Canada, hot dogs and tradition; let’s drink, America

As the Bluebird Dies

Sadie Miller, Columnist

I used to work at my family’s gas station in a town a few miles from here. For quite a while I worked mornings, serving coffee and cigarettes to the men who spent their days driving through town, hunting for news that never shows.

One of my favorite regulars would often say “Did you wake up in the wrong stall again?” (the stall being another person’s bed). It caught me off guard. After the third time, I started to get a laugh from it. I wasn’t waking up in a different person’s bed, although sometimes, if I had lost my way the night before, my bed did feel foreign. My tongue felt like someone else’s. My hands more distant from my core. And I would deny that I had done anything, but they all knew. They had a sense for the truth.

With this election, there is the possibility of this soil no longer feeling like my own. It’s the morning after a whole different kind of party. We’re all a little lost. People have been throwing empty promises of moving to Canada into the wind like little spinning maple leaves, and they’re falling back down at us in heaps. I can’t afford to move to Canada. Hell, I don’t think any of us can. Not really.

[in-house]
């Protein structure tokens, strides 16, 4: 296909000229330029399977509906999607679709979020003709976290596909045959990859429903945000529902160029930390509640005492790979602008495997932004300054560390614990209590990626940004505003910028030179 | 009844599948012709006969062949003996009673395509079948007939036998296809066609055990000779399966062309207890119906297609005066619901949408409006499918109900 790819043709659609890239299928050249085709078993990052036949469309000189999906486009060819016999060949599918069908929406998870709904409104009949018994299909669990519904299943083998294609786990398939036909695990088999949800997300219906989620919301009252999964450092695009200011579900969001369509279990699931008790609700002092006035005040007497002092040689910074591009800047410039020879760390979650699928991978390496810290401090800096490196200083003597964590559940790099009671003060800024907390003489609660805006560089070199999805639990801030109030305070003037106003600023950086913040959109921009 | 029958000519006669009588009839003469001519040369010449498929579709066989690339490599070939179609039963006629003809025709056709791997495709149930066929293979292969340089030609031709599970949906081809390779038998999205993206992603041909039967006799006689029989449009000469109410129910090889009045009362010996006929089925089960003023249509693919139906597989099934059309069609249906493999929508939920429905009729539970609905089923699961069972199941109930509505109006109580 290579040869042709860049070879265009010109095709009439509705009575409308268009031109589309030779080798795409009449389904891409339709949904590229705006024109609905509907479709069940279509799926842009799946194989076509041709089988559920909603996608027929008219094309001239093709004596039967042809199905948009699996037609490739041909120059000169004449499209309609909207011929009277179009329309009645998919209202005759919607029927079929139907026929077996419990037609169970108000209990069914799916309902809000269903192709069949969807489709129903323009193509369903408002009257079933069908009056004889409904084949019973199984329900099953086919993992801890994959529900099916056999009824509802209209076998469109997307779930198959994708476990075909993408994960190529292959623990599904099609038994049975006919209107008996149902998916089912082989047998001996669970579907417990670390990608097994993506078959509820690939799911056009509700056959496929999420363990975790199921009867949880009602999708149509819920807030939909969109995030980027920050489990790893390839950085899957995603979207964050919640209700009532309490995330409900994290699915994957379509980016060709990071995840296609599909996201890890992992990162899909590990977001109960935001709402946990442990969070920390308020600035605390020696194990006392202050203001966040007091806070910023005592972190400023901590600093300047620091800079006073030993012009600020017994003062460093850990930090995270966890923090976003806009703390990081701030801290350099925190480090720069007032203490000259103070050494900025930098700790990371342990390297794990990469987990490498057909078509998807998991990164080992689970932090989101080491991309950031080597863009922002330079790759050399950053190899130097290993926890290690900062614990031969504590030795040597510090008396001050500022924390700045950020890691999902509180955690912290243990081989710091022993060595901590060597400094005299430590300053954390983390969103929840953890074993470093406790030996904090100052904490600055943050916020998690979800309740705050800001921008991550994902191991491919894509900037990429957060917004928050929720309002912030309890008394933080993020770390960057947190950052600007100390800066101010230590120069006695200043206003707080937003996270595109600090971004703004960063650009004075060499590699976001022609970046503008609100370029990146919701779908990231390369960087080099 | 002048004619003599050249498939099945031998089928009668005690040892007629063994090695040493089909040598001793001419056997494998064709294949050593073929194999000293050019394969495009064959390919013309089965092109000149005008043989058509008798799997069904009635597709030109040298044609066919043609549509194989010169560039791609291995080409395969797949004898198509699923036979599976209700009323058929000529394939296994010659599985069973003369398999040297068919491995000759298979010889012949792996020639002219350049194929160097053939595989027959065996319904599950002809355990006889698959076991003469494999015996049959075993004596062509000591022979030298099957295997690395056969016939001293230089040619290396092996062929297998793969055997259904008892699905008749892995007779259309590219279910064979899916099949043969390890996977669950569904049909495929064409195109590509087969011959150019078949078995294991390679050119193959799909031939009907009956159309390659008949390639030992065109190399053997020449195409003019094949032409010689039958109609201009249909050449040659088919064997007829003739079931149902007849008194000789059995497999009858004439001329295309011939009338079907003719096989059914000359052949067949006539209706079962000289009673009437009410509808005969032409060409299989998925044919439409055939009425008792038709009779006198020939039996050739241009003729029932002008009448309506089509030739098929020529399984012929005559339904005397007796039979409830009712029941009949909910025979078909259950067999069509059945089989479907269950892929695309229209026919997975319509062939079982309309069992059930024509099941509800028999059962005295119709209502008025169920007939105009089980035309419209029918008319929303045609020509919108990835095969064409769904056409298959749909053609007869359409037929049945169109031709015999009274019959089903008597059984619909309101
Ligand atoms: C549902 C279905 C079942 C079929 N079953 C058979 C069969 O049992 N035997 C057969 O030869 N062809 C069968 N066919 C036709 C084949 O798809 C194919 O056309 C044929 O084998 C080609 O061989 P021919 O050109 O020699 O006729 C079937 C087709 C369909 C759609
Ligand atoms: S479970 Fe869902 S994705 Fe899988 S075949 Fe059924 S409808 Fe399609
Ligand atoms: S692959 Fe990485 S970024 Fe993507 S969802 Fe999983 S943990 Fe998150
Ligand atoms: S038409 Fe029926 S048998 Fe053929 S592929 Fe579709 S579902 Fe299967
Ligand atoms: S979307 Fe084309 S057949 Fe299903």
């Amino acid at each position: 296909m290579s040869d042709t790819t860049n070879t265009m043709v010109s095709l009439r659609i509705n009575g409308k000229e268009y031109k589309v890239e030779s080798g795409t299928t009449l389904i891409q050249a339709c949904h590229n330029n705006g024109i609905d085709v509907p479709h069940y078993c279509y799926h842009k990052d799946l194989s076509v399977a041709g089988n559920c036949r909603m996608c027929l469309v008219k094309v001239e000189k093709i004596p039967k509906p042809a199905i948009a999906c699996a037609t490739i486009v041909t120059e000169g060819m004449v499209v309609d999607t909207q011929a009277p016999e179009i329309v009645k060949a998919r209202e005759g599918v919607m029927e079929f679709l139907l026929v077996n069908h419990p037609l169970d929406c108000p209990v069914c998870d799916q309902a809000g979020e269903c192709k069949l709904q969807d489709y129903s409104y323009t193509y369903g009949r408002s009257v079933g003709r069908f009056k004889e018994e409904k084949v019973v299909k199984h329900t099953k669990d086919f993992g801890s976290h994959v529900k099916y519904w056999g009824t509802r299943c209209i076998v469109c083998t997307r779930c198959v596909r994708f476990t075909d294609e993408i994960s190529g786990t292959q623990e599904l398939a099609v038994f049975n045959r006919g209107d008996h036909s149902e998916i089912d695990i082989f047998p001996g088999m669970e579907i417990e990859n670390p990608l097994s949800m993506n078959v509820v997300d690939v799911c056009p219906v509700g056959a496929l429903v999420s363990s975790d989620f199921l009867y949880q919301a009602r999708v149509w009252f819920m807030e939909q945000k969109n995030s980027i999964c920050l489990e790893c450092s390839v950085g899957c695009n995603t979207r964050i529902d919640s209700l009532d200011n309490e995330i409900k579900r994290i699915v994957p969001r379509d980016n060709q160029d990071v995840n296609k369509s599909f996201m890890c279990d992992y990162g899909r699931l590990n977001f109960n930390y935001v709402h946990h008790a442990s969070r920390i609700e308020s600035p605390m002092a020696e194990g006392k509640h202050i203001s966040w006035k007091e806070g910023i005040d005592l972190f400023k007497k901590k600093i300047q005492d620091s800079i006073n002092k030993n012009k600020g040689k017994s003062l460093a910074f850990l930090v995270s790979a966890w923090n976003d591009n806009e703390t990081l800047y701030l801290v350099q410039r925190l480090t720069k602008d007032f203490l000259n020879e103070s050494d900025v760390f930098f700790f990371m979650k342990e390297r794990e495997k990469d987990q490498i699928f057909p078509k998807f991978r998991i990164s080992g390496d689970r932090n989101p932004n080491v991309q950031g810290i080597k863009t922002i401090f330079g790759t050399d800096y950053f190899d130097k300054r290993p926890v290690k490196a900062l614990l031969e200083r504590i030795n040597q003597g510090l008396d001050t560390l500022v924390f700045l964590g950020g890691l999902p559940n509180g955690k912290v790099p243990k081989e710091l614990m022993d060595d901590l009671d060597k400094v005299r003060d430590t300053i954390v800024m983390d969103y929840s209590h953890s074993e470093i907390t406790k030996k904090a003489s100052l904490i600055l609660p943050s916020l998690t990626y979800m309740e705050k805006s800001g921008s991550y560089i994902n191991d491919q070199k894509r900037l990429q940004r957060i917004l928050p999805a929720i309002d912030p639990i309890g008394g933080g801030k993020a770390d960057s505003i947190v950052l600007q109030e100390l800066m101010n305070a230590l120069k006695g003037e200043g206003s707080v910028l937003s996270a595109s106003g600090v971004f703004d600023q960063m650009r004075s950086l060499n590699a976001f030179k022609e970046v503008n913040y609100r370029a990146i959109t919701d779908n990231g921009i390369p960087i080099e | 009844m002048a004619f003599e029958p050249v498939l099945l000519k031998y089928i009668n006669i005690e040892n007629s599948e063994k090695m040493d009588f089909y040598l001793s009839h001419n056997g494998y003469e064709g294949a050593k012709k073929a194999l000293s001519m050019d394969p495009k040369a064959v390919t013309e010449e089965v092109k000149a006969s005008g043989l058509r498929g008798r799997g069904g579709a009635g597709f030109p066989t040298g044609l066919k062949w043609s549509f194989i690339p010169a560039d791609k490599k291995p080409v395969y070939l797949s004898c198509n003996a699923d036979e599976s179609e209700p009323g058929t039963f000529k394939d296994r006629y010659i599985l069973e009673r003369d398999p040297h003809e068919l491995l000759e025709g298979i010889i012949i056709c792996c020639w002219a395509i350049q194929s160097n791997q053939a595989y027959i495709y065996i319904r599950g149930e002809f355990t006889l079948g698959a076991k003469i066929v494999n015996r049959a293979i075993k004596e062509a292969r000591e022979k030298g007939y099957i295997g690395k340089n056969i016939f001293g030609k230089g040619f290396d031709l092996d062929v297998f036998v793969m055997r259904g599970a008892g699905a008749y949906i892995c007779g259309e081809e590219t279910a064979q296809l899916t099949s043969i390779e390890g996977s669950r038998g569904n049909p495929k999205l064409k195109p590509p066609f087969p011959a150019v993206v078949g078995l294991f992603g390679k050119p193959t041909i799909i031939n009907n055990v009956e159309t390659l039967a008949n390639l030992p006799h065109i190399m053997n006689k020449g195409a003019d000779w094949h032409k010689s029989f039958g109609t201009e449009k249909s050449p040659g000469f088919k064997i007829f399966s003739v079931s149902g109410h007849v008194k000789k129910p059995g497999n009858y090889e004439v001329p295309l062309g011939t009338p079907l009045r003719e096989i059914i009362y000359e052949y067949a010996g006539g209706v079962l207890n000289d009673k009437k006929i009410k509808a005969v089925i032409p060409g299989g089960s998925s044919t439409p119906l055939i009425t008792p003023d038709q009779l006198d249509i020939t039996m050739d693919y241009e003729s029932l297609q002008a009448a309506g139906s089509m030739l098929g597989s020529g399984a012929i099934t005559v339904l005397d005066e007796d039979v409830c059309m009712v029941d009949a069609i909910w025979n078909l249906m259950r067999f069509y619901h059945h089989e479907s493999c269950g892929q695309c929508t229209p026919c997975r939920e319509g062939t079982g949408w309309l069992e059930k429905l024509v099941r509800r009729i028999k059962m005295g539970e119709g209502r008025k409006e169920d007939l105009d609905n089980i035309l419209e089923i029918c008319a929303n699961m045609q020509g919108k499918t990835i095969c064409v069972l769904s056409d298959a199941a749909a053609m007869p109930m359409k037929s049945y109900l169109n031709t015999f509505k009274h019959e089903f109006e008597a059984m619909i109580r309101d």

If anything, this election has shaken our family trees to the core. And there isn’t any running away from those pieces of your soul. That kind of a trip takes more than a passport. Trump was the face of the enemy—of old discriminative tradition, of racism, of sexism, of homophobia, of transphobia, of anti-immigration—and he exposed the cowards in all of us. Of many whom we love and trust.

We either spent this entire election cycle trying to ignore it or trying to support the lesser of the two evils—our families and friends peering in at us, booing or cheering from the peanut gallery and yelling for a hot dog.

I hate to bring it up. With every discussion of politics, I find myself wincing. I fit into categories that my family/friends are voting to shove into boxes and send across our border to the big Goodwill under our feet.

People make jokes—they laugh off their vote and say that it does not matter anyway, but there are people in all of our lives who are affected by this outcome. Or by the simple picking of sides.

Whether Clinton or Trump, I can’t be sure. My deadline is the afternoon before the end of the election. But the decision that each of us made at that polling place, or the decision that we made before and told our friends and family about, can’t be buried somewhere and left to rot.

I have a feeling that the bars will be fuller than they have been on any Wednesday this year. If they aren’t, then all right. Congratulations.

But I will be with the other boozed or high men and women spinning and falling into the Earth of their lawns. Drink, people, drink. The election is over. The invisible axis in the sky is still withstanding the twirl of us 7.4 billion. The dude in the nosebleed seats up there is giving you the thumbs up. Run for home. Good luck.